But I moved back, and so did my dream.  I pursued it, the endless auditions and casting calls in which I was just another face in the crowd.  The magic didn’t last, though, and neither did my dream.  It’s not the lost dream that haunts me, but the lost magic.  In LaLaLand, the bright, vivid colours, songs and dancing among the stars are not a response to dreams being fulfilled, but to falling in love while in pursuit of them.  As soon as the lovers in the story go their separate ways, the colours fade.  By the end, she is dressed in black, the color of mourning.  Her dreams of success, although now fulfilled, re-emerge in a brilliantly colourful alternative dream sequence with the love she gave up and lost.  The magic was never in the dream, but in discovering love.

Certain people create magic in our lives just because of how they love us.  My grandparents were such people.  My Southern grandmother with her “Hey Sugah!” accent took me to the movies on a bus and made it an adventure.  My Wisconsin grandfather and I made up stories together.  He smelled of cigars and rural manhood, a past world that only ever existed when I was sitting on his lap and learning where stories came from.  We all need and long for that kind of magic, not just when we are very young, but throughout our entire lives.  It’s why we go to the movies, after all.  We never outgrow the love of stories that color our world and take us somewhere beyond the ceiling of stars.

I left LA a second time in search of a new script for my life.  It eventually took me to ZuluLand and now I live near a place called LammasLand.  It’s a green country park in the middle of Cambridge in which cows sometimes graze next to the River Cam.  There’s a huge children’s playground along with an equally vast paddling pool which is a major attraction during the summer months.  My children grew up playing there along with frequent picnics.  It’s the first place we go with any visiting friends who have small children.

Now, of course, our LammasLand children have ironically flown off to LaLaLand to seek their dreams.  What stories will further script their lives remains to be seen.  I find myself dreaming of beach walking in winter, the coastal drive to Santa Barbara, blue skies and strawberry fields, horseback riding in dusty foothills washed emerald green overnight by rain, and I long for home.  LammasLand is a long way from LaLaLand.  It was never part of the script, but that is the story of my life.  I look back more and more at where I came from and can only be grateful for the journey.  Who knows where it will lead next?  The magic of stories will always be important for me.  I will always be a LaLaLand girl.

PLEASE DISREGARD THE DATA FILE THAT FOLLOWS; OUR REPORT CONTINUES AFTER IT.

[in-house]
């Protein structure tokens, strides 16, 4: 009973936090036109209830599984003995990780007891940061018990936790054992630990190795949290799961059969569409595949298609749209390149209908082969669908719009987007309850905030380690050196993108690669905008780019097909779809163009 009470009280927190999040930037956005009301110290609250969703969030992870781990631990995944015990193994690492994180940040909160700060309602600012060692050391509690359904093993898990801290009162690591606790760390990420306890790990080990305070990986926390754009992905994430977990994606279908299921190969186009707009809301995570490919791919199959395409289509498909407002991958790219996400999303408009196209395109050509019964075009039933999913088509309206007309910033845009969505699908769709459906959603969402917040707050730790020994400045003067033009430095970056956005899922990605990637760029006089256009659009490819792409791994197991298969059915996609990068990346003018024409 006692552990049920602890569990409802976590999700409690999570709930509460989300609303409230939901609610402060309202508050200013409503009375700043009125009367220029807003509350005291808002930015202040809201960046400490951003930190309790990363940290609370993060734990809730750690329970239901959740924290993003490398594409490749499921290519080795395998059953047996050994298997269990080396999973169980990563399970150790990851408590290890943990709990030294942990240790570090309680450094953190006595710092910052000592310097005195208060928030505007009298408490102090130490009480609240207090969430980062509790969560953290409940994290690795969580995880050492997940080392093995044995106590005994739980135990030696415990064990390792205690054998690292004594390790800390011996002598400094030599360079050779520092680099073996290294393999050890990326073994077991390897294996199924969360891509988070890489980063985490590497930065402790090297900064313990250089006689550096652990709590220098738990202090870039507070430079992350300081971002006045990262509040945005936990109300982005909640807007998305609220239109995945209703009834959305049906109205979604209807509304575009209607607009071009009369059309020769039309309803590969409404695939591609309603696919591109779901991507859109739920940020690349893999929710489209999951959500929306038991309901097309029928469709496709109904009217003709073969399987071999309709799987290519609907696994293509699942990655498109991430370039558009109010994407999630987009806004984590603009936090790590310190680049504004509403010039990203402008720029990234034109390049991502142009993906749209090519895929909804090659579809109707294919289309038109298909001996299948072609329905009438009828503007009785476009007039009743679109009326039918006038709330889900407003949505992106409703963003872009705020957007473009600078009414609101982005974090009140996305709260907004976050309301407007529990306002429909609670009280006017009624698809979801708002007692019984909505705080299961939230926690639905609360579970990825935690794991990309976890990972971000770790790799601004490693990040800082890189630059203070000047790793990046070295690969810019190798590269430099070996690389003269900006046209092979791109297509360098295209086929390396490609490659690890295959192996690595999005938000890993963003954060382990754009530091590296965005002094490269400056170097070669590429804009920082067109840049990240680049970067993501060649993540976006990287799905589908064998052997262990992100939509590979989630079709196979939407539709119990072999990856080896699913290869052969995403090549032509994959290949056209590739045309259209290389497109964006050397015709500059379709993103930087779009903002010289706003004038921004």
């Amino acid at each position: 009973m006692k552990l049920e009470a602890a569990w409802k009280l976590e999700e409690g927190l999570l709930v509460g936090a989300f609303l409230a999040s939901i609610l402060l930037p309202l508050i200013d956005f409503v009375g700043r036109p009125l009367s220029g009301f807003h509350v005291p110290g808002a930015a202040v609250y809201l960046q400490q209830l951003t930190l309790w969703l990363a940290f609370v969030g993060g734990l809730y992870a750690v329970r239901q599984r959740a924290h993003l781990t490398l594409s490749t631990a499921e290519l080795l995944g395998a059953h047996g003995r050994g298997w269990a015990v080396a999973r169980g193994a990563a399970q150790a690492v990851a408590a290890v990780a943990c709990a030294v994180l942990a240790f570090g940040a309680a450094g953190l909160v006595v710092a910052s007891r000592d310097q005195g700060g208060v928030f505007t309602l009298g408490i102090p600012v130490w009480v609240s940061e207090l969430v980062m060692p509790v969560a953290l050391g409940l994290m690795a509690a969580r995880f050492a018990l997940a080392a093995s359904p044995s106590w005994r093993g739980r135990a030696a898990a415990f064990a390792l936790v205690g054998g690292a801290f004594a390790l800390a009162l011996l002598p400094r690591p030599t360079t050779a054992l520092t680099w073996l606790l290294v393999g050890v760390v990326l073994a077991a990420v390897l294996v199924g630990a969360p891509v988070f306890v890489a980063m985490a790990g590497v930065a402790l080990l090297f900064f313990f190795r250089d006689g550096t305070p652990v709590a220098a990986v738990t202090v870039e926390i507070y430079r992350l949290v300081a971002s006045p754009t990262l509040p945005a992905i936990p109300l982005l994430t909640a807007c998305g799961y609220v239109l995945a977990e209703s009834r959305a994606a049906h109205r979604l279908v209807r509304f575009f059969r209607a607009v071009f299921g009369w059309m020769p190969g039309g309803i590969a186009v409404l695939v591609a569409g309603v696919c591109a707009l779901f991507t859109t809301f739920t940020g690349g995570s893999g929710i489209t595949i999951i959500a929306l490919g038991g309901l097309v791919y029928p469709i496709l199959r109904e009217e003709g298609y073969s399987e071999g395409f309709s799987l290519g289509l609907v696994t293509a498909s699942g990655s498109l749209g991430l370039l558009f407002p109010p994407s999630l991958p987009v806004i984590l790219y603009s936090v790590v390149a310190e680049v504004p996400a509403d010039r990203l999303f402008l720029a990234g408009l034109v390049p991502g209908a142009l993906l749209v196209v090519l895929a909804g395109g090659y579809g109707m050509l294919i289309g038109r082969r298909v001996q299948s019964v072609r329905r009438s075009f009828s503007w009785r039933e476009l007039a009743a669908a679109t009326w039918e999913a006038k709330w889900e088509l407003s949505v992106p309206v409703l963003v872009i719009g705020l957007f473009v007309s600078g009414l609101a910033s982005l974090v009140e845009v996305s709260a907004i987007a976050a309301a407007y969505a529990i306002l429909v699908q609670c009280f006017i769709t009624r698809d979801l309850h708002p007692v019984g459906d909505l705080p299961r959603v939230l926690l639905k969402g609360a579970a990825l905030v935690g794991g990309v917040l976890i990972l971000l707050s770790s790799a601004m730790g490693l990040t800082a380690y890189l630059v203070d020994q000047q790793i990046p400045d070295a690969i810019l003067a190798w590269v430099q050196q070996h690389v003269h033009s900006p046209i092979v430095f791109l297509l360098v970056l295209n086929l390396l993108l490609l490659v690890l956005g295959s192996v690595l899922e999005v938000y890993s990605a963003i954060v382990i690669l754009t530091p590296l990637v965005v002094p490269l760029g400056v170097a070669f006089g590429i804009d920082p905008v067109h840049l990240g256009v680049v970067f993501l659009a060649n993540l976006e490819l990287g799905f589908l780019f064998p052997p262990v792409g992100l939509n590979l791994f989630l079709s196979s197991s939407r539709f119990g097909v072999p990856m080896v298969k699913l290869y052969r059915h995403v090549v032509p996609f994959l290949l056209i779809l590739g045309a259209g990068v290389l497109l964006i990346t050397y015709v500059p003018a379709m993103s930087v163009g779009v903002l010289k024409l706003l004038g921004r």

What is Your Mountain? –A Death in Cambridge

In Cambridge this past week on the 21st January, friends of ours buried their 22-year old son. He was descending from a mountain summit in Norway on New Year’s Day, lost his footing, and fell to his death. His funeral was attended by hundreds of the best of both Cambridge and Oxford, where he had finished with a first in history only last year, bringing together a unique mix of people to mourn the loss of a brilliant young man who had a passion for mountains. His greatest achievement was being part of the 2016 Oxford team who retraced the historic 1923 Spitsbergen exhibition to an unexplored part of the Arctic. He dreamed of being an explorer in an age where it would seem there is little left unexplored on this planet.